I saw my dad a few weeks ago, and I’ve been crying ever since. It’s not that I miss him, though I did, it’s that my parents are kind of horrible. In the course of one evening he pointed out that even though I’ve lived in the Midwest/Southwest for two years, he’s the first one to come visit me [subtext: I’m the only one who loves you and you can’t trust anyone else], AND that he had way too many kids and he jokingly/not-jokingly wishes abortion had been more socially and morally acceptable back in the 1970s [subtext: I wish you were never born]. He tried to give me a handshake instead of a hug [subtext: You’re a stranger to me, stay out of my personal space, keep your gay filth to yourself]. This whole love/rejection thing is toxic and hard and makes the concept of family very difficult for me, so I’m not participating in my guy’s holiday family get-togethers the way he’d like me to. I’m not sure what he wants, maybe another version of his brother’s partner, but my relationships with my family (or The Ex’s family) have not prepared me for the kind of interactions he wants me to have with his parents and extended family.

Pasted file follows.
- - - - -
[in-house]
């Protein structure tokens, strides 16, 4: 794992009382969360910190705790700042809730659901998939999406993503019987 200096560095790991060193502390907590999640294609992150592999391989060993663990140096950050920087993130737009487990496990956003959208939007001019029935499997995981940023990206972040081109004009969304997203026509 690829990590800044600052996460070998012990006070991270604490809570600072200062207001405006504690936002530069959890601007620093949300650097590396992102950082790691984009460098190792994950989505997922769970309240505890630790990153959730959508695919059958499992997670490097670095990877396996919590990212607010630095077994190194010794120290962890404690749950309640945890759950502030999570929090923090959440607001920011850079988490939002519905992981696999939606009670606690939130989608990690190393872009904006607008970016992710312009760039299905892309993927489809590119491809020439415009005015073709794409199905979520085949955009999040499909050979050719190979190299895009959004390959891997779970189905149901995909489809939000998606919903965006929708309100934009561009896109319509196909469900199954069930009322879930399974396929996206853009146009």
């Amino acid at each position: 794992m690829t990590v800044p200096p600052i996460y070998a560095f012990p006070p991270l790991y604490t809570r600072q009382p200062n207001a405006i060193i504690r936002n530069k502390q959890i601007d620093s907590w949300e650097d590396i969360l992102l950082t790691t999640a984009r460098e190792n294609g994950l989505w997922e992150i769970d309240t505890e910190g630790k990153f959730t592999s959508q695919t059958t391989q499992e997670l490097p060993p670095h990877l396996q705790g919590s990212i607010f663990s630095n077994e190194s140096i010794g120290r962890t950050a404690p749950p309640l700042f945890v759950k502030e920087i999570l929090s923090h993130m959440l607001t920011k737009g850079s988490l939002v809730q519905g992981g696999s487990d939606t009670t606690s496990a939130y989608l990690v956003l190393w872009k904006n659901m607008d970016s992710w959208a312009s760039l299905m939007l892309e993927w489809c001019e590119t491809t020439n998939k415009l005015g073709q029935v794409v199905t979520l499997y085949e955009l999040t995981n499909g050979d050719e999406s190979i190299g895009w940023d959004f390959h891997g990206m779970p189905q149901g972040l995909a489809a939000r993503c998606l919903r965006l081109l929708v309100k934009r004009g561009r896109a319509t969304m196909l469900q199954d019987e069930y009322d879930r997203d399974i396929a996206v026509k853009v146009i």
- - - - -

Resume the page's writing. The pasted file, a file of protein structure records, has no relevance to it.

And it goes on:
I worry about my family life. I don’t know how to do any of this, being a good son or a good father or a good partner to someone who is close to his family. I try to be myself and act in ways that are natural to me, and show love whenever I can, but lately I’ve been feeling like it’s not enough. The collapse of the Potter family feels like a warning, but I don’t know how to profit from it. There must be a way to hang onto love without losing the self, there must be a way to reach out to loved ones without hurting them, and there ought to be a way to interact with my parents that doesn’t leave me sobbing for months afterward. But twentieth-century literature may be the wrong place to look for them.